“And I think that the health pass world will go in a similar way, that some of the solutions will earn that badge of trust, and then, citizens will look to them because you know we live in a busy world, as much as we should understand what’s happening to our data, it’s really hard sometimes. So, I think that basic trust will become increasingly important.”

Data are only stored and shared with the user’s consent, and the platform only requires minimal information. Moreover, identifiable health details are only stored at the source or on the user’s mobile device. Data are also only stored for the needed extent and aren’t used for any other reason.

All Nippon Airways (ANA) launched trials of the CommonPass platform in March. Photo: Getty Images

The right backing

Altogether, with these platforms being so new to the market, it’s not a surprise that there will be some concerns among the public. However, those behind these projects have a wealth of experience in the industry. For instance, Talling-Smith has been working with some most recognized names in travel for two decades.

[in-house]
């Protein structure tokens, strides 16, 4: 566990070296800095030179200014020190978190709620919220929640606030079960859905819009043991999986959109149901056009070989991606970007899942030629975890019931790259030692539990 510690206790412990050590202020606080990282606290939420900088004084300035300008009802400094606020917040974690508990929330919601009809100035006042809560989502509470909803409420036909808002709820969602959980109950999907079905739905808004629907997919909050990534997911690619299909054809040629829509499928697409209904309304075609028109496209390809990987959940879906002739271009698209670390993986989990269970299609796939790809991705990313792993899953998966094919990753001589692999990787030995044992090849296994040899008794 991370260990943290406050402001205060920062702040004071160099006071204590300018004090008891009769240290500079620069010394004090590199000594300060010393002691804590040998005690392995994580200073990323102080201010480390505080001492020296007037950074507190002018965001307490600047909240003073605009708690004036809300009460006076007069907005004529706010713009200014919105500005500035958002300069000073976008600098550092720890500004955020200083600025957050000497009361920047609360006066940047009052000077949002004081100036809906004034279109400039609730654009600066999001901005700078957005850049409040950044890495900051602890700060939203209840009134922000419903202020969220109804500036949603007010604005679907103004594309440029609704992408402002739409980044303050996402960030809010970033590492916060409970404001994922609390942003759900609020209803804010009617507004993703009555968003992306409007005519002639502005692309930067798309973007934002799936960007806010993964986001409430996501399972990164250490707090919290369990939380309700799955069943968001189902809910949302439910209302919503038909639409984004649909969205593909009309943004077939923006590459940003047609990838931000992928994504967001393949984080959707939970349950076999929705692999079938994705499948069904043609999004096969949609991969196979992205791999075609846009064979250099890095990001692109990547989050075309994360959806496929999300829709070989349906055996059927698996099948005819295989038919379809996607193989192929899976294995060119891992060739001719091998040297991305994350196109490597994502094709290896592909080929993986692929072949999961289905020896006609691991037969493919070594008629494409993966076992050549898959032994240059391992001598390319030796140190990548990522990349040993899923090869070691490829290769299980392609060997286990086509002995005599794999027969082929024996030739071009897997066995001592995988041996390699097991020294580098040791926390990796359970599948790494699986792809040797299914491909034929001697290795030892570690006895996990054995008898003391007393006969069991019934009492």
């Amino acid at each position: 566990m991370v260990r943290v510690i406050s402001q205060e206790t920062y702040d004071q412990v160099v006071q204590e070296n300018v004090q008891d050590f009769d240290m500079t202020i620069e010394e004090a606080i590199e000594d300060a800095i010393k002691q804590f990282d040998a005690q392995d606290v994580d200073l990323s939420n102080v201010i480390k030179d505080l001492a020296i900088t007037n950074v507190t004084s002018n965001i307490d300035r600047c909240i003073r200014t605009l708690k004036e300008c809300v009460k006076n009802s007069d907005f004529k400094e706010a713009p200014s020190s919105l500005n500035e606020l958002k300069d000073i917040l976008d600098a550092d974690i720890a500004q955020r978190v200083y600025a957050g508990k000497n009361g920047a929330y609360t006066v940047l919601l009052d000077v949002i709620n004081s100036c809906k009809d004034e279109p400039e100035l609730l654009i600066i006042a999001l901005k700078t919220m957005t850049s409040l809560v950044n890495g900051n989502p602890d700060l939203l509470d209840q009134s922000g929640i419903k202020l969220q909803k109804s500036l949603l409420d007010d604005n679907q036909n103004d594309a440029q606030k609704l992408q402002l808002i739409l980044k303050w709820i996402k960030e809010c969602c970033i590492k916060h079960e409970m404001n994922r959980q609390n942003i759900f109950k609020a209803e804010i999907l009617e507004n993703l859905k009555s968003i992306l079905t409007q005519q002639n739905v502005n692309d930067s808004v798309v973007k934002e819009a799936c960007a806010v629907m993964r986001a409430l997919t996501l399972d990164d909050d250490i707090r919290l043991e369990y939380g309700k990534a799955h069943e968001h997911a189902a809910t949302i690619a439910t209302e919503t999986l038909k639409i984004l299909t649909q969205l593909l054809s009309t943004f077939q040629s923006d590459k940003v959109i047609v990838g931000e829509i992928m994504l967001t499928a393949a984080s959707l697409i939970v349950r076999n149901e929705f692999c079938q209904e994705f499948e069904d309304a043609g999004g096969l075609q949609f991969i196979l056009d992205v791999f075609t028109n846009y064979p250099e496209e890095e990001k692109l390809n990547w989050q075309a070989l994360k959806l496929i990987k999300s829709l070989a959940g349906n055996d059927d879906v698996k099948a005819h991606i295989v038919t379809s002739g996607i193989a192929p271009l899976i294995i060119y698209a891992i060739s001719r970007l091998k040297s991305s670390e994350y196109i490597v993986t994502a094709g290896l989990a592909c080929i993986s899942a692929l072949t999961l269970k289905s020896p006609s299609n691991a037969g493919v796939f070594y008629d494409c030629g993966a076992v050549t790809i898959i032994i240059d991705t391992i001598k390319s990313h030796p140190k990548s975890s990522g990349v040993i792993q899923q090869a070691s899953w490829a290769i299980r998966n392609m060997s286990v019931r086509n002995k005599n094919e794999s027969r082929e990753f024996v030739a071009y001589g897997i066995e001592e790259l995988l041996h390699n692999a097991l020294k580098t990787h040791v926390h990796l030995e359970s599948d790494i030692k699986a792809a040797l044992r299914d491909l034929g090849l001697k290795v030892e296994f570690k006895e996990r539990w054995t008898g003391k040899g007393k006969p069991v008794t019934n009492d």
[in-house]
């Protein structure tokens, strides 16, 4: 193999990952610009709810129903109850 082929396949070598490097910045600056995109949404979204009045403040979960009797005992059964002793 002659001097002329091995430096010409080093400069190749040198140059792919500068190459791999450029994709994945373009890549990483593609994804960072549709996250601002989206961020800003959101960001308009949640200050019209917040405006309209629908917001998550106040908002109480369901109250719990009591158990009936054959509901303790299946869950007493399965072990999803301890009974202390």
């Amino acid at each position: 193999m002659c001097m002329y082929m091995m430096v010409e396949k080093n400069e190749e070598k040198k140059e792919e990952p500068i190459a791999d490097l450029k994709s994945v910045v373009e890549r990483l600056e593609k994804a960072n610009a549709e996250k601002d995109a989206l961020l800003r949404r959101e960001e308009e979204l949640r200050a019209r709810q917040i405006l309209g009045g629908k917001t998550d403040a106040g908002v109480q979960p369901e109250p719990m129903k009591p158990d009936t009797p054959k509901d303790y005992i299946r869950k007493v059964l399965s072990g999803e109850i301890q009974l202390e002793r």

Before joining The Commons Project, he was the chief commercial officer of Qatar Airways, but he has held several other senior positions at the likes of British Airways, Travelzoo, Surf Air Europe, and Roy Rewards. Along with this, his team members have held high positions at governments, charities, major tech firms, and global health programs.

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So, following the rollout of platforms such as CommonPass, trust will naturally be increased with time. With the conditions of the pandemic looking to stay around for a while, a safe and secure solution to offer a balanced return to travel is needed.

What are your thoughts about CommonPass and other digital health passes? Are they the right solution in the present climate and to help the industry recover? Let us know what you think of the platforms in the comment section.